One thing to keep in mind is that each training run should have a purpose: today is an easy day, go easy, ignore the temptation to go hard(er). Today is a tempo day, stick to your tempo pace. Intervals: make each repeat in the same time, not faster and faster. Make sure you have recovery days between your hard days. Having a purpose for each run may help put it all in perspective and give you the feeling that you're working toward a goal: your race. And not get you to the race feeling like you left it all on your training runs.
Last but not least, many runners prefer a fast, relatively short tuneup a day or two before their race, rather than tapering.
10% overall is great, no great runner keeps PRing race after race it is impossible. WX palys a hugh role, fall and winter races are always faster for me. Your body has to work so hard to cool you during the summer heat. I don't like a little slower time(no one does) but it's part of the game. Len is right on point.
You may be over your training peak. I've found that different training elements can add up to give me a 1-week to 1-month high of good runs, then things fall off, no matter what I do. I just have to let the cycle go, and I can come back in 1-2 months for more personal bests.
Also, are you a type-A, competitive thriving individual? Or are you more laid back, type-B, easy going, just do your own best? I'm more the latter, and race days make me more nervous than excited. I have to calm myself down (if you race junkies can believe that), and convince myself that this is just another day, just another run. Today is just like training, there are just a lot of people here. Once my nerves settle out, then I can let the excitement come in, but if I don't, I totally pysch myself out.
2009 Pascack Valley Sprint Triathlon - 1:20:17
2010 Pacers Half Marathon - 2:09:37
2010 NJ State Triathlon (Olympic) - 3:33:19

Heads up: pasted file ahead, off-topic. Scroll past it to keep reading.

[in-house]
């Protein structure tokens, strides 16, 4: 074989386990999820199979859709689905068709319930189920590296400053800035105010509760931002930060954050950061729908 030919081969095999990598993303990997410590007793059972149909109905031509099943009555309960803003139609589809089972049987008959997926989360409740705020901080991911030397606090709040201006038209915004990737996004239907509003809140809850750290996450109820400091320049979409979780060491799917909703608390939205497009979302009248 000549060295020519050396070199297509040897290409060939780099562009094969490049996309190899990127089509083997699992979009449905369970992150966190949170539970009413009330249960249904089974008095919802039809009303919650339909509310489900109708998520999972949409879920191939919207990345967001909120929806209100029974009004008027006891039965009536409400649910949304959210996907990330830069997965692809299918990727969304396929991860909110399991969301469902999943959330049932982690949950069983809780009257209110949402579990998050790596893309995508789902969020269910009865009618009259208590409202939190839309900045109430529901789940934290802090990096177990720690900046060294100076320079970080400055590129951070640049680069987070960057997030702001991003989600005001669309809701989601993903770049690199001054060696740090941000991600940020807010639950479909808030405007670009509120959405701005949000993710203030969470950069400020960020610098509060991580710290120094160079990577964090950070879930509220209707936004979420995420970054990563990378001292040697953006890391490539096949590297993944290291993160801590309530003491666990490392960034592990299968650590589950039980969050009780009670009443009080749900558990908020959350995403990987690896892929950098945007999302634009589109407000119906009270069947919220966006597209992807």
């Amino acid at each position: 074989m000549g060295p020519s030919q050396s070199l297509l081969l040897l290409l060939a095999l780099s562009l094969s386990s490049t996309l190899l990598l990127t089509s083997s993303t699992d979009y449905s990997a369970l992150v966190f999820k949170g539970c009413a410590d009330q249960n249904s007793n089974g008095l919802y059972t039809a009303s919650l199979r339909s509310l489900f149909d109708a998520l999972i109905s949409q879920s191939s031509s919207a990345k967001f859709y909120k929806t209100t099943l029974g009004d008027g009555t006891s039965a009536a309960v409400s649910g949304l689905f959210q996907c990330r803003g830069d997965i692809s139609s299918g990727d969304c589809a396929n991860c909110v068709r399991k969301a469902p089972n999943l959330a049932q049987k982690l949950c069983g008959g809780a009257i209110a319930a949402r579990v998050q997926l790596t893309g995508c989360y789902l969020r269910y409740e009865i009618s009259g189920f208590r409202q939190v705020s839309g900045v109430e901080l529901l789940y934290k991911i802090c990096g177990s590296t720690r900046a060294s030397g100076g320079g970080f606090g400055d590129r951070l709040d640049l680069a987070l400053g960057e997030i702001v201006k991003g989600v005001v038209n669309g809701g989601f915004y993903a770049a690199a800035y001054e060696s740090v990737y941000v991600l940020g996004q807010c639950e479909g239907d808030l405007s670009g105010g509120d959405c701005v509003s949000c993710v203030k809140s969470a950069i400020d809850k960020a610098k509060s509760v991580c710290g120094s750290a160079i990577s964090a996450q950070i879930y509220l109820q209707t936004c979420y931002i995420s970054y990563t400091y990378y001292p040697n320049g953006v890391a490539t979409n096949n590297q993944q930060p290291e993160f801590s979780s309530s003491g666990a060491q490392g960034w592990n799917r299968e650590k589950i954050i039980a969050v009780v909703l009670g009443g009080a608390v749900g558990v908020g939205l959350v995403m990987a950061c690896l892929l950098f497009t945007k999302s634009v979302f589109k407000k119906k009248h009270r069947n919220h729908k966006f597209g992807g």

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Perhaps, and this is just a thought, your anxiety is due to your desire NOT to fail in some way. When you train, no one is watching, only you care how you do, so you do well. But in a race, maybe you feel that everyone is watching, what if I don't do well, what if I do something stupid, so instead you quit. Remember the fun you used to have when you first started running? Try to recapture that feeling. Go out on race day, not to "run your best" or run a new PR, but to have fun running. Don't take it so seriously. Chat up the folks around you, wear something silly, remember, it is not the finish, but the journey that is important. Races should invigorate you and inspire you, not bring you down. I wish you all the best. Be Happy, Have Fun!!
I have exactly the same problem as you and I might actually be the person Mary is refering to (Hey Mary...long time no talk to )
I love to train and I train hard and I totally suck at races. I've tried this year to run at least on race a month and in June one every weekend, to desensitize myself to the whole concept of the race. Honestly the only race I didn't suck at and actually enjoyed was my last HM. I really ran it mentally as just another training run. I think for me that is the new key to my thought process and it seems to be helping. I run because I love it, I train because I love to train hard and push my body, I race to keep me accountable. That's it. So for me races really are training runs and if I do well, good for me, if I don't oh well.
I've found for me that racing truly is not a measure of my performance, my daily runs are. I'm just way to inconsistent with my race times and have been since I started. But it does keep me training so like the dentist, I keep going even though I'm not loving the experience!
TRUST THE TRAINING!